Our Global Head of Private and Institutional Asset Owners, Ilias Georgopoulos, recently sat down with the Sovereign Wealth Fund Institute (SWFI) to discuss his career so far, the future of family offices and how sovereign wealth funds and family offices are similar. You can read parts one and two of the interview on the SWFI website, or continue reading for the key takeaways.
In what ways are family offices like sovereign wealth funds?
We’re seeing a real shift among family offices into the domain of sovereign wealth funds (SWFs), where they are often finding themselves looking into the same investment targets. The reason behind this is a similar objective: the preservation and protection of wealth for future generations.
Just like SWFs, family offices have significant dry powder, and can bring sizeable sums of capital to the table to support larger deals and, in most cases, are faster to put money down than private equity firms. They have longer-term investment horizons and can direct their money without the worry of fund expirations and the need for immediate growth. And for many, this is bolstered by their experience in operating multinational companies with success.
In line with this convergence between family offices and SWFs, IQ-EQ has structured an “Asset Owners” segment which includes both private and institutional asset owners. In making this evolution, we’re bringing together what we see as two main types of wealth holder, recognising the increasing sophistication, institution-like practices and service expectations of ultra-high-net-worth (UHNW) families and their family offices and the fact that private and institutional asset owners are more aligned than ever before.
How will family offices shift the investment landscape in the coming years?
As family offices become more and more sophisticated, they’re becoming a real force to be reckoned with, increasingly actively managing their allocations like asset managers do but with greater flexibility in their investment horizons.
Family offices are defensively positioned amid market volatility. With inflation high, central bank liquidity flagging and interest rates rising, family offices are reviewing their strategic asset allocation. Their allocations to alternatives have increased considerably over the past years as they have increased investments in private equity, real estate, hedge funds and private debt.
We are seeing more and more family offices investing directly into the private markets. According to recent research by Dentons, 60% of family offices believe that private markets often offer the best opportunities now, rising to 72% in North America. 63% make direct investments. This is a clear trend that we see with our clients and shows the sophistication of this segment.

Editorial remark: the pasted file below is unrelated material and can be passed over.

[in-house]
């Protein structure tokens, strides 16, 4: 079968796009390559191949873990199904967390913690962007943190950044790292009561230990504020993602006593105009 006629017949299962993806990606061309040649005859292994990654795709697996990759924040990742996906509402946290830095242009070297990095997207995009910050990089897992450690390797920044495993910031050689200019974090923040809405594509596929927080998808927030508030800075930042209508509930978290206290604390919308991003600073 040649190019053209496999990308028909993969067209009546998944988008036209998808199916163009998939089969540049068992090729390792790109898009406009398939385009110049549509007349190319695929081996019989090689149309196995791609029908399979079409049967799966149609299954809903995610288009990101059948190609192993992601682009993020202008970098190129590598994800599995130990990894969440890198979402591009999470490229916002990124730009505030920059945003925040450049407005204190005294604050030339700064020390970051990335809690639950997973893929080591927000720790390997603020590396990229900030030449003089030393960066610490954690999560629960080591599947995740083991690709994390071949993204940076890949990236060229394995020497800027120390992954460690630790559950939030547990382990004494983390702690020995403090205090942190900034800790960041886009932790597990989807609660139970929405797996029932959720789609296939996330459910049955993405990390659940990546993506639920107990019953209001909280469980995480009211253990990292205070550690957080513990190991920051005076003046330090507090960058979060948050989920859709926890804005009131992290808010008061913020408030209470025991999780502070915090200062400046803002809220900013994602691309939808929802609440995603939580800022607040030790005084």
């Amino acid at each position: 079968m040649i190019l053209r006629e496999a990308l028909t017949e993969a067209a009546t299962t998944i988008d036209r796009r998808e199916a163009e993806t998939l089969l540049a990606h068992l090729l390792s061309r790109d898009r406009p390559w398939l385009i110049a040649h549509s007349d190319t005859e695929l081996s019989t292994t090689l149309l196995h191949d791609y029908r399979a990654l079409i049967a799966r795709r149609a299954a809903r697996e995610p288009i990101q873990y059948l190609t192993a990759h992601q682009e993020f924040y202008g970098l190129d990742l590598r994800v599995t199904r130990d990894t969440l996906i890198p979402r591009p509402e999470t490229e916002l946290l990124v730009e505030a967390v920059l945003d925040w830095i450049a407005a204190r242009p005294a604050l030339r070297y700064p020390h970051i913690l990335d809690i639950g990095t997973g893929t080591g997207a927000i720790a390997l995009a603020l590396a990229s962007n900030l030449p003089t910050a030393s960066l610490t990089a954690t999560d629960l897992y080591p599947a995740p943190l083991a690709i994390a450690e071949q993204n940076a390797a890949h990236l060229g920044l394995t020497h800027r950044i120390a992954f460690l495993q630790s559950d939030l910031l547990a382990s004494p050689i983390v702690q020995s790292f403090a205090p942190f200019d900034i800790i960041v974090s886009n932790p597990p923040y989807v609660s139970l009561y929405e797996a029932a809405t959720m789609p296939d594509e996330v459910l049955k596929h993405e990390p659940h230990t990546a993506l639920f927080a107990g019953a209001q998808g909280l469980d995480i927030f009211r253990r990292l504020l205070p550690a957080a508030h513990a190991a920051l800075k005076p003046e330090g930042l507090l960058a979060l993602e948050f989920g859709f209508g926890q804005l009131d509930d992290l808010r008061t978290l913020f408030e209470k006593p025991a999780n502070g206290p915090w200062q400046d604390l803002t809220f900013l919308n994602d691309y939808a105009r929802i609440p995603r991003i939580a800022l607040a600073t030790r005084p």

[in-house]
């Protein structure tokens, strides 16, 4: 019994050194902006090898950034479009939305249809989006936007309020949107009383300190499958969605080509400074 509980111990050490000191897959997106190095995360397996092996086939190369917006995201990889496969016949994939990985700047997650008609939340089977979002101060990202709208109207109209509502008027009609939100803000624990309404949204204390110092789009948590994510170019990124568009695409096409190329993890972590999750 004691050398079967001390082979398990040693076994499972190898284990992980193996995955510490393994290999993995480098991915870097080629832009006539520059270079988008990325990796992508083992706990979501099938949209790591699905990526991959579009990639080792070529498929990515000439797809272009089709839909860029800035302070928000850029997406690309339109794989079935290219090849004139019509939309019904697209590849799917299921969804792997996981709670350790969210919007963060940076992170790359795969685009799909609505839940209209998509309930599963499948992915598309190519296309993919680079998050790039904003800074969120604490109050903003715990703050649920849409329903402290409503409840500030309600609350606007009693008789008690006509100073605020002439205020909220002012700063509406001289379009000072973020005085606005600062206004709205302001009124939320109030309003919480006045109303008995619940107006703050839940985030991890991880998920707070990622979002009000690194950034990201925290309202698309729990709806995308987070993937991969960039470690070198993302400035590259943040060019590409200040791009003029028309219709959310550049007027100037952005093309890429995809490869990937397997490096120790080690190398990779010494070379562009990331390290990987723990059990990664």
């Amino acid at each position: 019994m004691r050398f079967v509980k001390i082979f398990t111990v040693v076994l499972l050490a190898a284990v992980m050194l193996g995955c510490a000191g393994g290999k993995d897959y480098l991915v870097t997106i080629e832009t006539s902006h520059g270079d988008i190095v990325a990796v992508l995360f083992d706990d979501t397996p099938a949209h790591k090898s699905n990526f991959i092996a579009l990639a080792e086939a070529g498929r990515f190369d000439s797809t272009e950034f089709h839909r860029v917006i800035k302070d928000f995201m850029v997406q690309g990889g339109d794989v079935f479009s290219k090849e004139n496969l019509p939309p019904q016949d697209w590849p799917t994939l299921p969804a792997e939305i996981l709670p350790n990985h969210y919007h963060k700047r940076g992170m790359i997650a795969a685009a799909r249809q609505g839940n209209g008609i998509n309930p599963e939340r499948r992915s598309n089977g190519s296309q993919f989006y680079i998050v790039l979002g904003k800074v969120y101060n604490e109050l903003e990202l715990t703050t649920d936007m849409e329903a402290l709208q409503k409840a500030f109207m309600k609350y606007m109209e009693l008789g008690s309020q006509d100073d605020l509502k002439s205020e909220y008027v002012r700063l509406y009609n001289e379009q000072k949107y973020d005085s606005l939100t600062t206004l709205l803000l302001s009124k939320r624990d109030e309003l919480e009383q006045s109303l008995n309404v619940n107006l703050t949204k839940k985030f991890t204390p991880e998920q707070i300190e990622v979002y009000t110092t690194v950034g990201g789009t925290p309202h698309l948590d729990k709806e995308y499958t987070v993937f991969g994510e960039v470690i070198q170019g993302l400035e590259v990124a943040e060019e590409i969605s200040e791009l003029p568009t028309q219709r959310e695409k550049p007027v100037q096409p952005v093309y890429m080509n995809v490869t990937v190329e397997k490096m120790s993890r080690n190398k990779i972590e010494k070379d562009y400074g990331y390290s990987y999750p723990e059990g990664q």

You mentioned family offices and SWFs are focusing on the same types of investments. Can you elaborate on this?
Typically, SWFs are focusing more and more on longer-term value and sustainable investments. SWFs’ interest in ESG has grown significantly in recent years: as of July 2022, according to Kearney analysis, 75% of SWFs had an ESG policy and 30% had set a carbon emissions target. These percentages will only continue to increase.
Family offices share the same long-term investment horizons as SWFs and more than half now have allocations in sustainable investments, with UBS observing a recent shift in sustainable investments to more impactful strategies – especially as the next generation become more involved in investment decision-making.
Do SWFs and family offices share similar support/infrastructure requirements?
SWFs are already at a high level of institutional grade governance. In the family office space, there is a clear evolution underway and enhanced governance is already top of the agenda.
UHNW families are evolving generationally and geographically; for example, a third-generation family will typically have members residing in multiple parts of the world, each bringing with them different investment interests and tax regimes to contend with. This complexity impacts the global governance and requires a mix of investment structures – trusts, SPVs, domestic and international funds – and a single operation that can handle their various needs in full. Large SFOs are increasingly akin to institutional asset owners operationally.
When we look into the statistics, according to FINTRX, only 16% of family offices make decisions through a formal governance structure involving family members, but this rises to 40% for the largest single-family offices (SFOs) and family enterprises – those with over $1 billion in assets. As family offices become more sophisticated, their need for better governance and technology increases. Certainly, at IQ-EQ, we’ve been seeing a growing interesting in our asset owner solutions, including our multi-asset-class portfolio monitoring platform, among both family offices and SWFs. So, yes, there is convergence between private and institutional asset owners in terms of governance too.